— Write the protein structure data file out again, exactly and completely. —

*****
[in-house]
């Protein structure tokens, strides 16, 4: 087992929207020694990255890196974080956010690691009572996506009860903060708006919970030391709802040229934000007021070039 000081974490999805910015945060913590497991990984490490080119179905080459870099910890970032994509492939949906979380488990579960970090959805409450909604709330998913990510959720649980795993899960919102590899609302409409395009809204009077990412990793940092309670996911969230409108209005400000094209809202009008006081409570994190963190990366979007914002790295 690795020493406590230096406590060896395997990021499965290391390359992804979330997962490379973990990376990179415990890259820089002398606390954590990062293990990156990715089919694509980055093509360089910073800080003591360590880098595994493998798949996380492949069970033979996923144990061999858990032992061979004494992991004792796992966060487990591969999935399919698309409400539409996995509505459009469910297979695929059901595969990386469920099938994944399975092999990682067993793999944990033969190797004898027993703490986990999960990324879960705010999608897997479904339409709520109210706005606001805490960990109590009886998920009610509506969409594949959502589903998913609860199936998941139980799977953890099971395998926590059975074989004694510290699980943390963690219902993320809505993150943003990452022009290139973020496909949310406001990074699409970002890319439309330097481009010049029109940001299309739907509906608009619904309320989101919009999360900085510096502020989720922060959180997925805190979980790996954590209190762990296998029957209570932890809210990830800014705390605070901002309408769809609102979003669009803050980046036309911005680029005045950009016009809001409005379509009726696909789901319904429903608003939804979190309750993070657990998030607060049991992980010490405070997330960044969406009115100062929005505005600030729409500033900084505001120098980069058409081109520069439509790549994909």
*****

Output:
[in-house]
């Protein structure tokens, strides 16, 4: 087992929207020694990255890196974080956010690691009572996506009860903060708006919970030391709802040229934000007021070039 000081974490999805910015945060913590497991990984490490080119179905080459870099910890970032994509492939949906979380488990579960970090959805409450909604709330998913990510959720649980795993899960919102590899609302409409395009809204009077990412990793940092309670996911969230409108209005400000094209809202009008006081409570994190963190990366979007914002790295 690795020493406590230096406590060896395997990021499965290391390359992804979330997962490379973990990376990179415990890259820089002398606390954590990062293990990156990715089919694509980055093509360089910073800080003591360590880098595994493998798949996380492949069970033979996923144990061999858990032992061979004494992991004792796992966060487990591969999935399919698309409400539409996995509505459009469910297979695929059901595969990386469920099938994944399975092999990682067993793999944990033969190797004898027993703490986990999960990324879960705010999608897997479904339409709520109210706005606001805490960990109590009886998920009610509506969409594949959502589903998913609860199936998941139980799977953890099971395998926590059975074989004694510290699980943390963690219902993320809505993150943003990452022009290139973020496909949310406001990074699409970002890319439309330097481009010049029109940001299309739907509906608009619904309320989101919009999360900085510096502020989720922060959180997925805190979980790996954590209190762990296998029957209570932890809210990830800014705390605070901002309408769809609102979003669009803050980046036309911005680029005045950009016009809001409005379509009726696909789901319904429903608003939804979190309750993070657990998030607060049991992980010490405070997330960044969406009115100062929005505005600030729409500033900084505001120098980069058409081109520069439509790549994909």